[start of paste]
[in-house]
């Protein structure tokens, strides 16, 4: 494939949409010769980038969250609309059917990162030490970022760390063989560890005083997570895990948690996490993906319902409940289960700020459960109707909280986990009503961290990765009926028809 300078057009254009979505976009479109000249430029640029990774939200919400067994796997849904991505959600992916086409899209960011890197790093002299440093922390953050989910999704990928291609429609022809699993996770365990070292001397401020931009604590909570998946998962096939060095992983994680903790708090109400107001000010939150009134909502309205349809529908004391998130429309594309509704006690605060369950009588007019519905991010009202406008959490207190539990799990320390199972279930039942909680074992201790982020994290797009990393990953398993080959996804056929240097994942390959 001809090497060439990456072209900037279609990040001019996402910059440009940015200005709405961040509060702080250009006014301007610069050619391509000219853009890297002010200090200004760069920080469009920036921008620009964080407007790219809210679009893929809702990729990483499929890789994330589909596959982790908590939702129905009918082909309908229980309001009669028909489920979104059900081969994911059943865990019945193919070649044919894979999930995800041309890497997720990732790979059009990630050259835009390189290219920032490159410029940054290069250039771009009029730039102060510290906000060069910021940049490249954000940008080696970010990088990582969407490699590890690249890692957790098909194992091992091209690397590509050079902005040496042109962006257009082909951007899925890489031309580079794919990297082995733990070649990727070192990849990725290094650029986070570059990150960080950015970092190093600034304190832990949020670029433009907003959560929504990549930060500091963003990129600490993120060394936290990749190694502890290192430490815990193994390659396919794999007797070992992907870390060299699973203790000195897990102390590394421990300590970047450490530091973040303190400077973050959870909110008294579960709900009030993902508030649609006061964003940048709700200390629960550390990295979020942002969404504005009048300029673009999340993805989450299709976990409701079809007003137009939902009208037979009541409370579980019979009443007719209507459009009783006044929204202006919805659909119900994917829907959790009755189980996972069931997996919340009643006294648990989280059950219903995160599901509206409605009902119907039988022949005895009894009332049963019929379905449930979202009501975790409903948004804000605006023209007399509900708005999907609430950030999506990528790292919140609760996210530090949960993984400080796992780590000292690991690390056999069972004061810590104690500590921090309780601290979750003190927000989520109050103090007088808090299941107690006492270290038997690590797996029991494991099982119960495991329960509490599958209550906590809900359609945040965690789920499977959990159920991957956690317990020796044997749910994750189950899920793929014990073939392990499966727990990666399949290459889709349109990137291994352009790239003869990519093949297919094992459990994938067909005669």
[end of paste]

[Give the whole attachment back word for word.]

[in-house]
């Protein structure tokens, strides 16, 4: 494939949409010769980038969250609309059917990162030490970022760390063989560890005083997570895990948690996490993906319902409940289960700020459960109707909280986990009503961290990765009926028809 300078057009254009979505976009479109000249430029640029990774939200919400067994796997849904991505959600992916086409899209960011890197790093002299440093922390953050989910999704990928291609429609022809699993996770365990070292001397401020931009604590909570998946998962096939060095992983994680903790708090109400107001000010939150009134909502309205349809529908004391998130429309594309509704006690605060369950009588007019519905991010009202406008959490207190539990799990320390199972279930039942909680074992201790982020994290797009990393990953398993080959996804056929240097994942390959 001809090497060439990456072209900037279609990040001019996402910059440009940015200005709405961040509060702080250009006014301007610069050619391509000219853009890297002010200090200004760069920080469009920036921008620009964080407007790219809210679009893929809702990729990483499929890789994330589909596959982790908590939702129905009918082909309908229980309001009669028909489920979104059900081969994911059943865990019945193919070649044919894979999930995800041309890497997720990732790979059009990630050259835009390189290219920032490159410029940054290069250039771009009029730039102060510290906000060069910021940049490249954000940008080696970010990088990582969407490699590890690249890692957790098909194992091992091209690397590509050079902005040496042109962006257009082909951007899925890489031309580079794919990297082995733990070649990727070192990849990725290094650029986070570059990150960080950015970092190093600034304190832990949020670029433009907003959560929504990549930060500091963003990129600490993120060394936290990749190694502890290192430490815990193994390659396919794999007797070992992907870390060299699973203790000195897990102390590394421990300590970047450490530091973040303190400077973050959870909110008294579960709900009030993902508030649609006061964003940048709700200390629960550390990295979020942002969404504005009048300029673009999340993805989450299709976990409701079809007003137009939902009208037979009541409370579980019979009443007719209507459009009783006044929204202006919805659909119900994917829907959790009755189980996972069931997996919340009643006294648990989280059950219903995160599901509206409605009902119907039988022949005895009894009332049963019929379905449930979202009501975790409903948004804000605006023209007399509900708005999907609430950030999506990528790292919140609760996210530090949960993984400080796992780590000292690991690390056999069972004061810590104690500590921090309780601290979750003190927000989520109050103090007088808090299941107690006492270290038997690590797996029991494991099982119960495991329960509490599958209550906590809900359609945040965690789920499977959990159920991957956690317990020796044997749910994750189950899920793929014990073939392990499966727990990666399949290459889709349109990137291994352009790239003869990519093949297919094992459990994938067909005669």